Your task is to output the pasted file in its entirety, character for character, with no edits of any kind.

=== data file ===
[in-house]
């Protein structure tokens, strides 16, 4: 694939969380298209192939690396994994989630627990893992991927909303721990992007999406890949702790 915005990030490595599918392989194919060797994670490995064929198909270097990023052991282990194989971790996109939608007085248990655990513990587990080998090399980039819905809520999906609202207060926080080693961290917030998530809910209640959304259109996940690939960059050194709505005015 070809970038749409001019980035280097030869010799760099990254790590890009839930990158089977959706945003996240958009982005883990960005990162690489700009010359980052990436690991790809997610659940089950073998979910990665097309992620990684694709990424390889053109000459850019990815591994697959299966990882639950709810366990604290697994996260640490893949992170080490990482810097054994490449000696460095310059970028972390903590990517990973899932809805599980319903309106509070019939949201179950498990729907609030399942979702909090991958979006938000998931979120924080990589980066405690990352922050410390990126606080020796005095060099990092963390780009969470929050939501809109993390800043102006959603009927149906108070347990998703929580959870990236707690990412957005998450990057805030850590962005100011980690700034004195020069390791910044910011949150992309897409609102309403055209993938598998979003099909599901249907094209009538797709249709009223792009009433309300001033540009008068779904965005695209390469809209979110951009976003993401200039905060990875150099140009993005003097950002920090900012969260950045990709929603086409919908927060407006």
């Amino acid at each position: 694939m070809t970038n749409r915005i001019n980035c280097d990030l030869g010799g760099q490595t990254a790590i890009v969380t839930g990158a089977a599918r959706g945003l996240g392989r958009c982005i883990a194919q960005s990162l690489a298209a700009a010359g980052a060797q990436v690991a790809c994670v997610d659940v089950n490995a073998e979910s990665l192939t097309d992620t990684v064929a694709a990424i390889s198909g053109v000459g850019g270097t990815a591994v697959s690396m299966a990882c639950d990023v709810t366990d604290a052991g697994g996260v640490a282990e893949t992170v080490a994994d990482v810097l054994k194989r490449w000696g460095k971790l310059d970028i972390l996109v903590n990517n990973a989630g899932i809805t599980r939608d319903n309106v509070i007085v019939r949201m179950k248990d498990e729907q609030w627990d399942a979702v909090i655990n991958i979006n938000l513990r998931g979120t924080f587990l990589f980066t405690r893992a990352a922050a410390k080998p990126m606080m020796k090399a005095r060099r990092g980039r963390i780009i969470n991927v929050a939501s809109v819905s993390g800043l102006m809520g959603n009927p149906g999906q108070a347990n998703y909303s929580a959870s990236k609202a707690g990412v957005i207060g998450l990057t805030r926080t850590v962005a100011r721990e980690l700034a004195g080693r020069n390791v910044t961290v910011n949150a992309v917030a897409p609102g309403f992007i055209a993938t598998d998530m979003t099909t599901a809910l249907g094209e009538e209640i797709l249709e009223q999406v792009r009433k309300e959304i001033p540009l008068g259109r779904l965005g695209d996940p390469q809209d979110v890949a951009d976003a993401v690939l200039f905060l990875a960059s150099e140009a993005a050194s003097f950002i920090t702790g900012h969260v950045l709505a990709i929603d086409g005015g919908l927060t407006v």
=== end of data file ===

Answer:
[in-house]
């Protein structure tokens, strides 16, 4: 694939969380298209192939690396994994989630627990893992991927909303721990992007999406890949702790 915005990030490595599918392989194919060797994670490995064929198909270097990023052991282990194989971790996109939608007085248990655990513990587990080998090399980039819905809520999906609202207060926080080693961290917030998530809910209640959304259109996940690939960059050194709505005015 070809970038749409001019980035280097030869010799760099990254790590890009839930990158089977959706945003996240958009982005883990960005990162690489700009010359980052990436690991790809997610659940089950073998979910990665097309992620990684694709990424390889053109000459850019990815591994697959299966990882639950709810366990604290697994996260640490893949992170080490990482810097054994490449000696460095310059970028972390903590990517990973899932809805599980319903309106509070019939949201179950498990729907609030399942979702909090991958979006938000998931979120924080990589980066405690990352922050410390990126606080020796005095060099990092963390780009969470929050939501809109993390800043102006959603009927149906108070347990998703929580959870990236707690990412957005998450990057805030850590962005100011980690700034004195020069390791910044910011949150992309897409609102309403055209993938598998979003099909599901249907094209009538797709249709009223792009009433309300001033540009008068779904965005695209390469809209979110951009976003993401200039905060990875150099140009993005003097950002920090900012969260950045990709929603086409919908927060407006």
């Amino acid at each position: 694939m070809t970038n749409r915005i001019n980035c280097d990030l030869g010799g760099q490595t990254a790590i890009v969380t839930g990158a089977a599918r959706g945003l996240g392989r958009c982005i883990a194919q960005s990162l690489a298209a700009a010359g980052a060797q990436v690991a790809c994670v997610d659940v089950n490995a073998e979910s990665l192939t097309d992620t990684v064929a694709a990424i390889s198909g053109v000459g850019g270097t990815a591994v697959s690396m299966a990882c639950d990023v709810t366990d604290a052991g697994g996260v640490a282990e893949t992170v080490a994994d990482v810097l054994k194989r490449w000696g460095k971790l310059d970028i972390l996109v903590n990517n990973a989630g899932i809805t599980r939608d319903n309106v509070i007085v019939r949201m179950k248990d498990e729907q609030w627990d399942a979702v909090i655990n991958i979006n938000l513990r998931g979120t924080f587990l990589f980066t405690r893992a990352a922050a410390k080998p990126m606080m020796k090399a005095r060099r990092g980039r963390i780009i969470n991927v929050a939501s809109v819905s993390g800043l102006m809520g959603n009927p149906g999906q108070a347990n998703y909303s929580a959870s990236k609202a707690g990412v957005i207060g998450l990057t805030r926080t850590v962005a100011r721990e980690l700034a004195g080693r020069n390791v910044t961290v910011n949150a992309v917030a897409p609102g309403f992007i055209a993938t598998d998530m979003t099909t599901a809910l249907g094209e009538e209640i797709l249709e009223q999406v792009r009433k309300e959304i001033p540009l008068g259109r779904l965005g695209d996940p390469q809209d979110v890949a951009d976003a993401v690939l200039f905060l990875a960059s150099e140009a993005a050194s003097f950002i920090t702790g900012h969260v950045l709505a990709i929603d086409g005015g919908l927060t407006v």